Margarethe Hofmann-Amtenbrink, Alessandra Hool

M. Hofmann-Amtenbrink: Past President of FEMS, CEO MatSearch and Foundation of Rare Metals, ESM

Alessandra Hool: MatSearch and Foundation of Rare Metals, ESM


Materials are classified into metals, polymers, ceramics and their various composites, and new developments such as carbon-based materials arise to be used in new innovative products. Regarding their application, materials are related to industrial sectors such as energy, health, transport, communication, construction etc. These sectors require certain functions independent on what kinds of materials and processes were used.  Such functions or “smart” properties should also meet other requirements of the end-user related to legislation, standards, ecological impact, and to the pricing on the market.

Highly innovative products contain a variety of different elements and sophisticated technologies. Materials research has enabled various breakthroughs which led to marketable innovations and improvements for climate, health and energy projects.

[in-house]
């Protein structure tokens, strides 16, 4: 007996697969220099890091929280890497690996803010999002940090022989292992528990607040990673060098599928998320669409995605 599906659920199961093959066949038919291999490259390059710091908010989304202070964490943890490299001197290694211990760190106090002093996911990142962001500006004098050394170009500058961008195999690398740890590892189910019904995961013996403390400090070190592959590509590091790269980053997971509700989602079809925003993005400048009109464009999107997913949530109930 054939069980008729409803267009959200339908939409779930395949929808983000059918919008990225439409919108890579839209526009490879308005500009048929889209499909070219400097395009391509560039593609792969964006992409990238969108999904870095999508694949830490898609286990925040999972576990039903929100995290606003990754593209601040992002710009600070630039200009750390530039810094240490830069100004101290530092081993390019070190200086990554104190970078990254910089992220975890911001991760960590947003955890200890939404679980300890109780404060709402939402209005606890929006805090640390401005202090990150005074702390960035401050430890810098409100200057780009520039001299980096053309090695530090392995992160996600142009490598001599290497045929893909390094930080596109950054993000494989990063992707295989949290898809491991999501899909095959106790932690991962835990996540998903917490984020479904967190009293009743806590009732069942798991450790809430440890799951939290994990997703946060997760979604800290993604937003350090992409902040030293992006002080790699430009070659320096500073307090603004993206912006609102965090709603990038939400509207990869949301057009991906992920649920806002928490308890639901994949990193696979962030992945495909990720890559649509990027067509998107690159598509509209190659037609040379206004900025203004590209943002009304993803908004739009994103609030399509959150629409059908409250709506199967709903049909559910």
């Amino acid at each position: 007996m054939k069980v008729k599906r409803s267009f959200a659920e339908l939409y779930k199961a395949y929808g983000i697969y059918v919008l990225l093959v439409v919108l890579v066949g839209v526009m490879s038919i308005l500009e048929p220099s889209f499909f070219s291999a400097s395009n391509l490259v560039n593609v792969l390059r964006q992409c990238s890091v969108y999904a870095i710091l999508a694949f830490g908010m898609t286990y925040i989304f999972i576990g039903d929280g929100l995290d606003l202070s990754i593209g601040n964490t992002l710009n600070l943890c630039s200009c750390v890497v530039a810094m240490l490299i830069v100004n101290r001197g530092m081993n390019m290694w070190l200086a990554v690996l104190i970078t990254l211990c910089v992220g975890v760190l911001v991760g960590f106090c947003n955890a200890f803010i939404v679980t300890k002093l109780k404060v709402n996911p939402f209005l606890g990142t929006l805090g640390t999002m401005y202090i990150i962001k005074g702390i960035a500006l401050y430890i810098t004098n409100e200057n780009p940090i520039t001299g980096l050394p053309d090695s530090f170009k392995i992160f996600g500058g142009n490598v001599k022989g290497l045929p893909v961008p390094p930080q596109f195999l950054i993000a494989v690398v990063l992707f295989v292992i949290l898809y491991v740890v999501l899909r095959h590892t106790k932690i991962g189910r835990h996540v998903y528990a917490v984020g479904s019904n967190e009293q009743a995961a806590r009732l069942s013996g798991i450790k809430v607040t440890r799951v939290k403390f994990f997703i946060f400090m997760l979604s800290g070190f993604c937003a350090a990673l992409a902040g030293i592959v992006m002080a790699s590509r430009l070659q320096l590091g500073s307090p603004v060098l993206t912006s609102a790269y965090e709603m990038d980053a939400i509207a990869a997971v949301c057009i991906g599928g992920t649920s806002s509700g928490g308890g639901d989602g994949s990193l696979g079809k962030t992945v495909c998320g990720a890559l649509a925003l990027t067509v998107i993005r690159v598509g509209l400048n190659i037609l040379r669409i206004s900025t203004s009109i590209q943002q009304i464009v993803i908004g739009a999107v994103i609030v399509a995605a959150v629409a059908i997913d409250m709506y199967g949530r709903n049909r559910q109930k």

However, many of these innovations need more and more materials functions, and a broad variety of raw materials – amongst them materials which are critical in view of their resource availability, mining conditions, ecological footprint, social exploitation and the end of the production cycle. Most of these materials do not origin from Europe, their manufacturing makes it difficult or even impossible to recycle them, the raw materials can become expensive or are not in line with legislation e.g. for environmental standards. Materials research and development should be understood in a “whole value chain approach” which considers these aspects already in a very early phase - the invention and design stage.

Research is a first step on a way to an innovative product and happens around 10 to 15 years before the product comes on the market. Materials scientists and engineers should be aware of the challenges in each of the process steps that a product passes from mining to end-of-life to ensure long-term availability and sustainability. This presentation deals with some examples of innovative products to highlight the dependency on critical materials and shows how a “whole value chain approach” could help to develop more sustainable materials.